Monday, August 06, 2012

Jhoomur Bose - Confessionally Yours - Recalcitrance - Anurag Mathur

A few months back while researching on the tale of Gulfam and Sabz pari, I found the story belonged to a ballet created during the time of Nawab Wajid Ali Shah.  He was a colourful character and surely worth reading up.  The wiki page linked a book called Recalcitrance which was supposed to be about Wajid Ali Shah.

I followed the link and was led to the twitter page of the author of the book, Anurag Kumar.  A bit of a dialogue (the book was not available online or in bookshops) led him into sending me a copy of his book.  It was extremely kind of him.  Thank you Anurag.

I am quoting from the blurbs here: "Anurag is a freelance journalist.  He belongs to a very old family of Lucknow which witnessed the events of 1857.  Ever since childhood he was fascinated by the Great Uprising"

1857 was indeed a very tumultuous time and there were surely some great stories that can be written on that period.  My favorite is Ruskin Bond's "A flight of pigeons".

Recalcitrance follows the lives of two friends Chote Bhaiyya and Narinderlal who happen to witness the events that take place in Lucknow at close quarters.  Chote Bhaiyya finds himself smitten by a muslim girl, but cannot find the courage to act in time to get close to her.

The problem with the book - despite a story that should practically tell itself, after all the events were happening so rapidly at the time - is that it gives out a very disjointed feel.  It proceeds from one event to another without any apparent link. There is no attempt to bring together the events at any later chapter either. Several characters are not named  but referred to ambiguously like, "a holy man", a "general" etc.  I got the feeling that the author is trying to point to some important historical figures of the time, but I failed to place them.

This incoherence spoils the story and I wish the author had worked harder on it, because it is apparent that the subject is very close to his heart.

Confessionally Yours by Jhoomar Bose is a fresh release and I was recommended it by Samit Basu via a tweet.  Not personally of course, it was a general tweet and I picked it up.  The book starts like a typical pulp fiction with a blogpost of a woman who recounts her first sexual experience.  From then on, the story moves to a very amusing account of a typical day in a newpaper office, starting with a staff meeting, with the editor, called Ed, swearing after every two words. Polly Sharma, our heroine, is a new recruit in this newspaper called, well, Tabloid.  Her boss, Leena, the features editor is not the easiest boss to work with.  Her penchant for being a grammar nazi has given her a nickname Comma.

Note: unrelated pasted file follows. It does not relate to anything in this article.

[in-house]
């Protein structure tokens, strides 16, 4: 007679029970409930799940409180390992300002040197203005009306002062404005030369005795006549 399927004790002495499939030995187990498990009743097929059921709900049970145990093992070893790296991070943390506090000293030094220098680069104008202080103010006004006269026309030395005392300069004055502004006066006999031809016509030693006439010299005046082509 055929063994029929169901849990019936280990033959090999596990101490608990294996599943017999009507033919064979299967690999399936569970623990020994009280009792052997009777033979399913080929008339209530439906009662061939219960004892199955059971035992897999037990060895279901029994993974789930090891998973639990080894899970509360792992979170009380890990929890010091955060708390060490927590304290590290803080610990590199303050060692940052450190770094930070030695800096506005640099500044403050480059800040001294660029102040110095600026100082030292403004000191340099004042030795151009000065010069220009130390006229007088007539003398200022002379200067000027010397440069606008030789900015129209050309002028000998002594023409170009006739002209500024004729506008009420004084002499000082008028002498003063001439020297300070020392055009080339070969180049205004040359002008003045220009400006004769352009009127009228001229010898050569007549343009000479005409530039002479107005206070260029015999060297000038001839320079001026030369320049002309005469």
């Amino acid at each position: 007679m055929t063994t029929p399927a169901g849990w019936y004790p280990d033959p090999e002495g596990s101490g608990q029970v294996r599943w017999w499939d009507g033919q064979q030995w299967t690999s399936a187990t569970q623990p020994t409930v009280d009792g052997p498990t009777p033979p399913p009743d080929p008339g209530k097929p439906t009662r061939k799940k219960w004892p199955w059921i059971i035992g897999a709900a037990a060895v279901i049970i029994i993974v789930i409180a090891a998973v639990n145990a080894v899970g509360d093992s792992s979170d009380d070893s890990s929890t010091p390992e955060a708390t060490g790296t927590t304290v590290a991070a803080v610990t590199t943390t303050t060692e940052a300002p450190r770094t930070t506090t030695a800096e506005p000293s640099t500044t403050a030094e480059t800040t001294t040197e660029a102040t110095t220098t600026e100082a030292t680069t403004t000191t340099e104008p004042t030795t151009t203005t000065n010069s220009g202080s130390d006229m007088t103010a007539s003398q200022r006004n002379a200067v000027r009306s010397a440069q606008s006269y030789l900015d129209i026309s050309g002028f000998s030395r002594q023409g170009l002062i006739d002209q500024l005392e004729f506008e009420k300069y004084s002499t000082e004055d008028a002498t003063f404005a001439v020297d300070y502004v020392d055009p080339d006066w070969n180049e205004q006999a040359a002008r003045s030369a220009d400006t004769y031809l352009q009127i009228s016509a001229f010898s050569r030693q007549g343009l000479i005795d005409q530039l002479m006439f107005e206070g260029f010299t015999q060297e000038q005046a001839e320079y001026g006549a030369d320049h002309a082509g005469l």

As is the case, the tabloid (or Tabloid) is always on the lookout for racy stories to help the sales. Polly, who has been following the blog of a woman who has been very confessional about her sex life in her blog, wants to profile the blog.  Her boss agrees.

So far so good.

Then comes a peek into Polly's own life.  Her husband has been aloof for quite a while, and Polly has been excusing him for it, thinking he is busy with his office work and should be given space.  In the meantime, she has to adjust with her mother-in-law, aptly named Dragon, who pops in for visits ever so often.

Her maid Mini is facing domestic violence and Polly tries to help her out.  In the meantime, she learns that her husband had a torrid affair with a girl before he got married to her, and she finds herself trying to match up to the woman who was once the love of her husband's life.

The story starts on a simple note, with Polly trying to get a grip on her work.  Her early chapters are full of funny details about her work life.  But the humour peters out soon, and story takes a rather serious turn; serious and even sleazy at times.

I liked the early chapters a lot, and although its nice to read a book where a lot is happening, I wish SO much didn't happen.

The best part about the book is that it is very well written.  Indian fiction is not always well edited, but that is a fault this book does not, thank god, suffer from.

The book is classified as a 'Metro Read'. On a few trips on the metro in Delhi, I have seen girls reading books.   So I suppose, given the category, the book is pretty good.

1 comments:

Smita said...

Hmmm I had recived feelers for the 2nd book but I didn't go nd buy it because mann nahin kiya!! Penguin has come up with a series "Metro Reads" to target the metro city crowd, the books in this series are quick, racy & contemporary. But 50 50 chances of being good & bad :D

 
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